On campus, the buildings hardest hit were the Frich Building and then male dormitory Binns Hall. The first floor of the Frich Building was flooded with four feet of water and a $10,000 electron microscope was destroyed. Watkins said total Electricity was lost, and whether or not it was safe to drink the water came into question.

“When the rain stopped and the waters receded a little, I drove down Malden as far as I could (without alerting the Guard) and took photos of some people trying to get their cars out of the flooding,” said Capanna, “I had a telephoto lens so I was able to get some decent shots.”

Two local California town businesses hit hard by flood damage were the old G.C Murphy’s department store (Now Dollar General and Jozart) and Ernie Miller’s Hardware Store (Now Campy’s Pizza). In July 1985, it was announced that by the end of the year, G. C. Murphy’s store would close for good. It did briefly reopen after the flood, resuming their going out of business sale, but closed by the end of 1985.

In a 2010 interview, Ernie Miller recalled that as the flood waters began to rise, he initially kept his hardware store open to assist townspeople in need of necessary supplies to survive the effects of the flood. As time passed, the effects of the flood took their toll.

“The whole basement was filled up with water,” Miller recalled in 2010, “And there was 10 inches on the main store floor as well. Thanks to the help of Cal U fraternity students, much of the store merchandise in the basement, including 25 water heaters, was saved.”

In spring of 1986, Miller relocated his hardware business to the then vacant G.C. Murphy space. As a result, Miller ended up dealing twice with flood damage clean up.

As seen here, Second Street (and surrounding streets) were devastated during the flood. Photo courtesy of Rosemary Capanna.

As seen here, Second Street (and surrounding streets) were devastated during the flood. Photo courtesy of Rosemary Capanna.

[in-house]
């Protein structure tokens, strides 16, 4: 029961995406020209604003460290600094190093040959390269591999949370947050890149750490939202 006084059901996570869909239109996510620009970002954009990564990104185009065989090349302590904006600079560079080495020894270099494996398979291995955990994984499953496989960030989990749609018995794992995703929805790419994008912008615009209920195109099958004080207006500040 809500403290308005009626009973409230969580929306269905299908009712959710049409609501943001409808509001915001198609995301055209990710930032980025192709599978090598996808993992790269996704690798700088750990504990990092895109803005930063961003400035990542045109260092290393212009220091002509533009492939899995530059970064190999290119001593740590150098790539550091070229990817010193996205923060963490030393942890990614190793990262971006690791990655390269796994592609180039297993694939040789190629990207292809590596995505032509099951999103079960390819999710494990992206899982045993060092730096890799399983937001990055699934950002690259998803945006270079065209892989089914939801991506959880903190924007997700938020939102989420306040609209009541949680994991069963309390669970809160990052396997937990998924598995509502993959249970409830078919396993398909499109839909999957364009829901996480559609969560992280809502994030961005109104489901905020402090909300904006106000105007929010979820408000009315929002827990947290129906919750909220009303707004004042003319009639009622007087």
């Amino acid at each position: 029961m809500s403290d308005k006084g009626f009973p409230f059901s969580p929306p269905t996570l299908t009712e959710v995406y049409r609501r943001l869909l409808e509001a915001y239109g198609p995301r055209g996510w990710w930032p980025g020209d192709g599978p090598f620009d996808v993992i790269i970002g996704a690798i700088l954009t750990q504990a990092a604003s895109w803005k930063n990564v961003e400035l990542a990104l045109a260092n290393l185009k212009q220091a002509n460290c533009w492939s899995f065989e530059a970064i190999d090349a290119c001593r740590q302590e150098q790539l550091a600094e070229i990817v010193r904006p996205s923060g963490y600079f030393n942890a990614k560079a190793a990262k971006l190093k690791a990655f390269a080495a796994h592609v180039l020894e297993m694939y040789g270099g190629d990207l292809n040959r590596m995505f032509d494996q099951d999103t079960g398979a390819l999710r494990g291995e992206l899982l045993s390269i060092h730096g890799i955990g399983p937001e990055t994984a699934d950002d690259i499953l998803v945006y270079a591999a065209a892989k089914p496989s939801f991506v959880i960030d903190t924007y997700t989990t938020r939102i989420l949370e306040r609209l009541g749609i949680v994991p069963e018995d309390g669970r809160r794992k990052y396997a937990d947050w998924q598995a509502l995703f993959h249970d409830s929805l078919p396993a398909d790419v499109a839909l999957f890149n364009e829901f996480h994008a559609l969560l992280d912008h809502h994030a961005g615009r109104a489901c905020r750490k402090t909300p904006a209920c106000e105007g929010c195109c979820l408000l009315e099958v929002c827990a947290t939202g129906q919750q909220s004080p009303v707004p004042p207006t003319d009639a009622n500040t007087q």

“When I was in the Campy’s location, we had to scrub out a lot of the store and put in new carpeting,” Miller recalled in 2010, “When I moved over to where Murphy’s had been, their whole basement had been flooded, and water had reached the main store floor, so there was some damage to repair before I opened for business there.”

Though the waters had stopped rising, it was now time for both California residents and California University of Pennsylvania to clean up the damage left behind.

Firemen pumped water four feet deep out of dorms, classrooms and offices on the Cal U campus and also from the basements of many businesses in town.

No homes in California were destroyed, however ten suffered major damage, and 44 suffered minor damage. Neighboring areas such as Roscoe and Elco had five homes destroyed, and New Eagle had 22 destroyed.

On Nov. 12, 1985, classes resumed at Cal U after being closed since Nov. 6.

“Residents and students showed tremendous teamwork in dealing with the clean-up work, which went on for quite some time, perhaps even into spring of 1986,” recalled 1987 Cal U Alum Gary Miller. “The disaster did create a shared sense of community that had been absent before the flood.”

Barry Niccolai, Assistant Executive Director at Centerville Clinics, was at the time stationed at the California Fire Department.

“I was so proud of our Greek students who gave of their time to help in the community,” Niccolai said. “We had put a call out to them to assist residents in town move out or move to higher floors.”

Although the flood did much damage in 1985, it created a lasting memory for many.

“Something that is memorable to me, as to so many others in more personal ways, was the devastation,” said Capanna. “Many of my friends lived near the Mon, and many of them lost everything.”
Story by Chuck Brutz for Pennsylvania Bridges